By contrast, he spoke little to me about organizing the work, except where the monks were concerned, and actually seemed willing at one point to consider my replacement in that job, when, because I was experiencing temporary ill health, I suggested to him that he give it to someone else. But he never showed such willingness with respect to my occasional pleas not to be left in the ministry. The only consolation he threw me, when one day I expressed fear of the delusions attendant upon a public life, was to promise me solemnly, "You will never fall because of ego."
The energy at Mt. Washington after his mahasamadhi, however, was centered mainly in organizing his work. "After I am gone," he had told the disciples, "you all must work very hard to organize the work. Otherwise you won't be able to handle the thousands who will be coming to you." For some years I joined this trend, partly just because it was the trend, and partly because, whatever my actual karmic duties in this life, I discovered in myself a certain flair for organizing. My deepest interest remained what it had always been: to help people. But I considered myself insufficiently trained, as yet, to offer writing and lecturing as a serious service to others, and told myself that if for now I could help coordinate various functions of our work, those who joined the work later would be better served. Thus it befell that, from a background of almost fervent opposition to institutionalism, I found myself, in the present institutional context, almost as fervently devoted to developing Self-Realization Fellowship as an instrument of divine service.
Shortly after Master's mahasamadhi, I spent two weeks in seclusion at Twenty-Nine Palms. There I prayed deeply to Master to direct me in my service to him. Should I, I asked him, concentrate right away on writing and lecturing? "Not yet," was the reply as I understood it. But what, then, was I to do? I felt too much enthusiasm for serving him to sit quietly on the sidelines, preparing myself for writing and lecturing as my eventual work.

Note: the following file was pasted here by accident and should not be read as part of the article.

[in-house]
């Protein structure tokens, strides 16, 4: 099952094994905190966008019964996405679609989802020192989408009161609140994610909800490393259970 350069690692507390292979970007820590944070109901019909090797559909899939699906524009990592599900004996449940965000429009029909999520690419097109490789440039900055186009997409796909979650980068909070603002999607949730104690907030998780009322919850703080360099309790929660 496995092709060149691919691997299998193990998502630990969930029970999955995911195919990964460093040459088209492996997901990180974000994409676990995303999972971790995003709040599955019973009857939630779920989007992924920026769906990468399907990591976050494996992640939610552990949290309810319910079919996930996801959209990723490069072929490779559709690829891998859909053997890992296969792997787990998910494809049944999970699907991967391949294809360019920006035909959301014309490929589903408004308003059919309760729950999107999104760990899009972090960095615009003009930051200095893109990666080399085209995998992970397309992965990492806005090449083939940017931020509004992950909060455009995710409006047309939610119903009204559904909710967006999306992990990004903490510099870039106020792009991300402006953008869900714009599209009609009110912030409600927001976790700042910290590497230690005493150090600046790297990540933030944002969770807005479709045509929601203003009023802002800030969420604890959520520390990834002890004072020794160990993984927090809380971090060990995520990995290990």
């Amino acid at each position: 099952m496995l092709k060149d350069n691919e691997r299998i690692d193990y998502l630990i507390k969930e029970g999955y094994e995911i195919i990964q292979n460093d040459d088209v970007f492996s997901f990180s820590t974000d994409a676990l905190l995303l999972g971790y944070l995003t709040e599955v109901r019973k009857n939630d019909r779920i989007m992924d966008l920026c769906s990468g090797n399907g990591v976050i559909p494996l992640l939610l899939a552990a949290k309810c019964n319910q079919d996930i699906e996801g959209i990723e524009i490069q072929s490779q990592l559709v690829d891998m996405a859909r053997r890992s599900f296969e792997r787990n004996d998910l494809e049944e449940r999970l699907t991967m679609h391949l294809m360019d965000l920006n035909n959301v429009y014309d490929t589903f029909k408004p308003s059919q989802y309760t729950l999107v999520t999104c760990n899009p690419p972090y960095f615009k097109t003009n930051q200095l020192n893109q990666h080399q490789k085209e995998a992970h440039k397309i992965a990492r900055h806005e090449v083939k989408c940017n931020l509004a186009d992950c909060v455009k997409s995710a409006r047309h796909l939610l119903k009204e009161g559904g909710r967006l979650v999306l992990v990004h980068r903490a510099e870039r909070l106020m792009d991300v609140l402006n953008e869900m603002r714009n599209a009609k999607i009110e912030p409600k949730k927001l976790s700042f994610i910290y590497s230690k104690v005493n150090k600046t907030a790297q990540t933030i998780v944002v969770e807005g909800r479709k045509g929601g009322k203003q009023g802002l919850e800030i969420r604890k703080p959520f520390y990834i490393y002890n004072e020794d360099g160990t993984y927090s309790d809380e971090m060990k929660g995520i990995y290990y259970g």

And then it was that, indirectly, the answer came. Accompanying me on this retreat was Andrew Selz, a brother monk. Toward the end of our stay there, we began discussing the need in the Mt. Washington office for simplifying the procedures, particularly with a view to serving our members better. An office job we shared was letter writing. Our special concern, therefore, was to shorten the time it took for letters to reach the letter-writers' desks. Ideas for streamlining procedures soon began flooding our minds. In the very inspiration we felt I recognized Master's answer to my prayer those two weeks for guidance. Soon Andy and I were formulating plans for reorganizing the entire office.